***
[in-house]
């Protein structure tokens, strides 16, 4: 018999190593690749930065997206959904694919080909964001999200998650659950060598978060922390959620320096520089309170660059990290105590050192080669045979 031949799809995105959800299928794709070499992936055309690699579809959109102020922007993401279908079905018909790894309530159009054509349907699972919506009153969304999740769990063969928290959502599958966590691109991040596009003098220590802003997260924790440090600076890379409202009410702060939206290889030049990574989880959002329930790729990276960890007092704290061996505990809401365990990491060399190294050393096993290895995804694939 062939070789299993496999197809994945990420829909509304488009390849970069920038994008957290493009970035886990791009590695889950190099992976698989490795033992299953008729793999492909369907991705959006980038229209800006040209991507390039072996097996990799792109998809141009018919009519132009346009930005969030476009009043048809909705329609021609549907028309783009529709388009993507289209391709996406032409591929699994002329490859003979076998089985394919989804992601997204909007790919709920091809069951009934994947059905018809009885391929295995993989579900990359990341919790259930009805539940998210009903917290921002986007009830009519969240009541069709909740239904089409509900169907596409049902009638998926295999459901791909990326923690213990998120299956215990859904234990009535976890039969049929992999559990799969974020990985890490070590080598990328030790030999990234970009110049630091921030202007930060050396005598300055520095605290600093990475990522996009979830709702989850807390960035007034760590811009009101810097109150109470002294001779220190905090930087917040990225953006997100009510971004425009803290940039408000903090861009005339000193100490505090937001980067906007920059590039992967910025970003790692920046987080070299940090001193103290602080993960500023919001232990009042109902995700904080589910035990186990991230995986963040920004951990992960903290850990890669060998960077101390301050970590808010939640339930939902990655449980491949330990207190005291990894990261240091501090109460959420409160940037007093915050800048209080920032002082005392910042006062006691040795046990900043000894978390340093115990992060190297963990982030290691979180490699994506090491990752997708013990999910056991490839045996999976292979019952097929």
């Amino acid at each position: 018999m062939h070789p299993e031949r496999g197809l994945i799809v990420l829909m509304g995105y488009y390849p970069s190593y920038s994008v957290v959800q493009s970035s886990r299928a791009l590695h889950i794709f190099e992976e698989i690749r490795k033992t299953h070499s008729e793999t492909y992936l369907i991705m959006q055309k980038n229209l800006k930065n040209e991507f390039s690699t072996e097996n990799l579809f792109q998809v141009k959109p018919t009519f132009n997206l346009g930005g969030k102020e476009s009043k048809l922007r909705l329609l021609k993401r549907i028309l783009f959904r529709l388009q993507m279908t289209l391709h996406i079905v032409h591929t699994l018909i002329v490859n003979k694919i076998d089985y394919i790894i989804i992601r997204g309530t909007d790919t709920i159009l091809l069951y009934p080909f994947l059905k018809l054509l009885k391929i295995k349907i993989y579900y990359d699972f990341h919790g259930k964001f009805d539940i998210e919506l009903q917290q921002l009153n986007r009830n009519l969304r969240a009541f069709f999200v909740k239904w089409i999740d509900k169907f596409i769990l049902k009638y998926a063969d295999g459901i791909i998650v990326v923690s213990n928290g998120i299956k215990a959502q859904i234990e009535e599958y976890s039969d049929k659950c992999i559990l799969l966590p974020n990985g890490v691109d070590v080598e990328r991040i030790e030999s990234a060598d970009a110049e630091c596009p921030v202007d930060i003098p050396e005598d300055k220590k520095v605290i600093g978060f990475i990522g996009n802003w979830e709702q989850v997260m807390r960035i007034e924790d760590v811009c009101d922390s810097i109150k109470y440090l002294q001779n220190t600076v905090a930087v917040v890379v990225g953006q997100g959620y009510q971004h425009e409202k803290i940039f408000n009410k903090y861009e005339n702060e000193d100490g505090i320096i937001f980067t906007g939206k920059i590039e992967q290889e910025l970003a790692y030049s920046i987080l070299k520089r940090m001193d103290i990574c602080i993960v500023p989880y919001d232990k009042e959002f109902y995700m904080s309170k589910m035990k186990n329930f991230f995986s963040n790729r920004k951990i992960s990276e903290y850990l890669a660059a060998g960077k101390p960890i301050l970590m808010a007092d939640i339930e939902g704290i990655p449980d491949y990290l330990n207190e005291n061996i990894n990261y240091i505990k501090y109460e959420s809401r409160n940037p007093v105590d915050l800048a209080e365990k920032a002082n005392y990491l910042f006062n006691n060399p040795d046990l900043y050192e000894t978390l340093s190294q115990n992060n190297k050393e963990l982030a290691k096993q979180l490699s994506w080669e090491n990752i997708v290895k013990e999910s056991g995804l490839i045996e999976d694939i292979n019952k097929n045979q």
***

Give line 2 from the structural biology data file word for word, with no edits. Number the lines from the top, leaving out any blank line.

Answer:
């Protein structure tokens, strides 16, 4: 018999190593690749930065997206959904694919080909964001999200998650659950060598978060922390959620320096520089309170660059990290105590050192080669045979 031949799809995105959800299928794709070499992936055309690699579809959109102020922007993401279908079905018909790894309530159009054509349907699972919506009153969304999740769990063969928290959502599958966590691109991040596009003098220590802003997260924790440090600076890379409202009410702060939206290889030049990574989880959002329930790729990276960890007092704290061996505990809401365990990491060399190294050393096993290895995804694939 062939070789299993496999197809994945990420829909509304488009390849970069920038994008957290493009970035886990791009590695889950190099992976698989490795033992299953008729793999492909369907991705959006980038229209800006040209991507390039072996097996990799792109998809141009018919009519132009346009930005969030476009009043048809909705329609021609549907028309783009529709388009993507289209391709996406032409591929699994002329490859003979076998089985394919989804992601997204909007790919709920091809069951009934994947059905018809009885391929295995993989579900990359990341919790259930009805539940998210009903917290921002986007009830009519969240009541069709909740239904089409509900169907596409049902009638998926295999459901791909990326923690213990998120299956215990859904234990009535976890039969049929992999559990799969974020990985890490070590080598990328030790030999990234970009110049630091921030202007930060050396005598300055520095605290600093990475990522996009979830709702989850807390960035007034760590811009009101810097109150109470002294001779220190905090930087917040990225953006997100009510971004425009803290940039408000903090861009005339000193100490505090937001980067906007920059590039992967910025970003790692920046987080070299940090001193103290602080993960500023919001232990009042109902995700904080589910035990186990991230995986963040920004951990992960903290850990890669060998960077101390301050970590808010939640339930939902990655449980491949330990207190005291990894990261240091501090109460959420409160940037007093915050800048209080920032002082005392910042006062006691040795046990900043000894978390340093115990992060190297963990982030290691979180490699994506090491990752997708013990999910056991490839045996999976292979019952097929």